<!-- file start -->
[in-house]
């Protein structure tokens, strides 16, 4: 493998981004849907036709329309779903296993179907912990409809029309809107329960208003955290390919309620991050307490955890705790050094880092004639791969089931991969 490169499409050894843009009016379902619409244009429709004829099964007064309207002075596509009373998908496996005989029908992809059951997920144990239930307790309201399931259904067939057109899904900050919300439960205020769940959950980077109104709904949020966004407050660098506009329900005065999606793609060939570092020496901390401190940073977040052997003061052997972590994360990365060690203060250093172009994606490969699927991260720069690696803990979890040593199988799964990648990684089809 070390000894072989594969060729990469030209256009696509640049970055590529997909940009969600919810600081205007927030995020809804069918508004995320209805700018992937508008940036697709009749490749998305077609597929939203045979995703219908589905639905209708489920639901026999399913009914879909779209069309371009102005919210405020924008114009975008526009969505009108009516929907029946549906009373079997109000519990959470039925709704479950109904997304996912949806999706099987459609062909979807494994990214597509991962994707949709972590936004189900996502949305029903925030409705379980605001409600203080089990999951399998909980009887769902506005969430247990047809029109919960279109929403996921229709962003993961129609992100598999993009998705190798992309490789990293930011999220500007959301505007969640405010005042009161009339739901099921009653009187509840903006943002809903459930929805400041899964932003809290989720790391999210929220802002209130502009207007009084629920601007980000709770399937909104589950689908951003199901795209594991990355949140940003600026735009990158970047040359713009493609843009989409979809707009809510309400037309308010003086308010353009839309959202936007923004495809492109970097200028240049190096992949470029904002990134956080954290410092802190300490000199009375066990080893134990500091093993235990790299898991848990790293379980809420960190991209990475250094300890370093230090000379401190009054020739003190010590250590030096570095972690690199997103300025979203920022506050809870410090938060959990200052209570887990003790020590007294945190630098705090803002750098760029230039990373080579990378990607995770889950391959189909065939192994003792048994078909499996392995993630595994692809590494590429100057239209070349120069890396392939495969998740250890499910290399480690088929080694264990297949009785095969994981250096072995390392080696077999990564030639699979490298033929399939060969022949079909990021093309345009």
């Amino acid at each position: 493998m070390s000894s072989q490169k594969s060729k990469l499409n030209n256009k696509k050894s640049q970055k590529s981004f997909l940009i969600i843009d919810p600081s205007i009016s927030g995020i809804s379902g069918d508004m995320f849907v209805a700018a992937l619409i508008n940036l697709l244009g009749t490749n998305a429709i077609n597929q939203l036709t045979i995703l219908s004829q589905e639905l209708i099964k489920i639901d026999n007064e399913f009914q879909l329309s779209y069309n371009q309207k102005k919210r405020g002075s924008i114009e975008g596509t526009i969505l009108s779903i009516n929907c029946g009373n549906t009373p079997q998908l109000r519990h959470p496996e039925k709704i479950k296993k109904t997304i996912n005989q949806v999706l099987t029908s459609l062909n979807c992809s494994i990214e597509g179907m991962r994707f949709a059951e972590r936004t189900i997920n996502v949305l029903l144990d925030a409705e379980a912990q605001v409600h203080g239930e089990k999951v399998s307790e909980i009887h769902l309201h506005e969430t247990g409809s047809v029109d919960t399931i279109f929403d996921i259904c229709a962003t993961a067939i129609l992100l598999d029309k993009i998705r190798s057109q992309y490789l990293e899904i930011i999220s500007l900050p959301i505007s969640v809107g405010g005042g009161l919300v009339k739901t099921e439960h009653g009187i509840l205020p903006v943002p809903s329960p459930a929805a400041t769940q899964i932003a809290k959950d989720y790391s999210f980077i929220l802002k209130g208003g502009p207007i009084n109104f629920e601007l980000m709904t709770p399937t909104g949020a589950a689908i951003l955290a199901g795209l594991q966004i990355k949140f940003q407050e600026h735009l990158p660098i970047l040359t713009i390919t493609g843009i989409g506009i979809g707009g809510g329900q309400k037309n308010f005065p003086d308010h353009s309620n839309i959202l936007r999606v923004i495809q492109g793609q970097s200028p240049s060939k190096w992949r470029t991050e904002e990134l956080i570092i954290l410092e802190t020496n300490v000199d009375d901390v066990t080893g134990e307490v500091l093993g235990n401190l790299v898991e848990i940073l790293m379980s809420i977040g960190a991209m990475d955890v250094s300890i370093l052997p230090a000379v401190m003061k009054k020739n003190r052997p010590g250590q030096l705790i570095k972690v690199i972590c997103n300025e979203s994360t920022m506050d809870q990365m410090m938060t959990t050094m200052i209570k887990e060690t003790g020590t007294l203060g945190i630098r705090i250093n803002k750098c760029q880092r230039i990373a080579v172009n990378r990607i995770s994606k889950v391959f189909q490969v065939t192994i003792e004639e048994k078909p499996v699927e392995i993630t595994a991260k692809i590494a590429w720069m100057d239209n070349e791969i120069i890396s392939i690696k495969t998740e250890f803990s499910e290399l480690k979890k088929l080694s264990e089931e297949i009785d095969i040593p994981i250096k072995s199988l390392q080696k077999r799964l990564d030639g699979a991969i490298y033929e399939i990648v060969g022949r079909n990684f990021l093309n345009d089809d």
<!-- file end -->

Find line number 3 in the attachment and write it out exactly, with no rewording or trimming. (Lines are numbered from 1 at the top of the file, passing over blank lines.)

């Amino acid at each position: 493998m070390s000894s072989q490169k594969s060729k990469l499409n030209n256009k696509k050894s640049q970055k590529s981004f997909l940009i969600i843009d919810p600081s205007i009016s927030g995020i809804s379902g069918d508004m995320f849907v209805a700018a992937l619409i508008n940036l697709l244009g009749t490749n998305a429709i077609n597929q939203l036709t045979i995703l219908s004829q589905e639905l209708i099964k489920i639901d026999n007064e399913f009914q879909l329309s779209y069309n371009q309207k102005k919210r405020g002075s924008i114009e975008g596509t526009i969505l009108s779903i009516n929907c029946g009373n549906t009373p079997q998908l109000r519990h959470p496996e039925k709704i479950k296993k109904t997304i996912n005989q949806v999706l099987t029908s459609l062909n979807c992809s494994i990214e597509g179907m991962r994707f949709a059951e972590r936004t189900i997920n996502v949305l029903l144990d925030a409705e379980a912990q605001v409600h203080g239930e089990k999951v399998s307790e909980i009887h769902l309201h506005e969430t247990g409809s047809v029109d919960t399931i279109f929403d996921i259904c229709a962003t993961a067939i129609l992100l598999d029309k993009i998705r190798s057109q992309y490789l990293e899904i930011i999220s500007l900050p959301i505007s969640v809107g405010g005042g009161l919300v009339k739901t099921e439960h009653g009187i509840l205020p903006v943002p809903s329960p459930a929805a400041t769940q899964i932003a809290k959950d989720y790391s999210f980077i929220l802002k209130g208003g502009p207007i009084n109104f629920e601007l980000m709904t709770p399937t909104g949020a589950a689908i951003l955290a199901g795209l594991q966004i990355k949140f940003q407050e600026h735009l990158p660098i970047l040359t713009i390919t493609g843009i989409g506009i979809g707009g809510g329900q309400k037309n308010f005065p003086d308010h353009s309620n839309i959202l936007r999606v923004i495809q492109g793609q970097s200028p240049s060939k190096w992949r470029t991050e904002e990134l956080i570092i954290l410092e802190t020496n300490v000199d009375d901390v066990t080893g134990e307490v500091l093993g235990n401190l790299v898991e848990i940073l790293m379980s809420i977040g960190a991209m990475d955890v250094s300890i370093l052997p230090a000379v401190m003061k009054k020739n003190r052997p010590g250590q030096l705790i570095k972690v690199i972590c997103n300025e979203s994360t920022m506050d809870q990365m410090m938060t959990t050094m200052i209570k887990e060690t003790g020590t007294l203060g945190i630098r705090i250093n803002k750098c760029q880092r230039i990373a080579v172009n990378r990607i995770s994606k889950v391959f189909q490969v065939t192994i003792e004639e048994k078909p499996v699927e392995i993630t595994a991260k692809i590494a590429w720069m100057d239209n070349e791969i120069i890396s392939i690696k495969t998740e250890f803990s499910e290399l480690k979890k088929l080694s264990e089931e297949i009785d095969i040593p994981i250096k072995s199988l390392q080696k077999r799964l990564d030639g699979a991969i490298y033929e399939i990648v060969g022949r079909n990684f990021l093309n345009d089809d």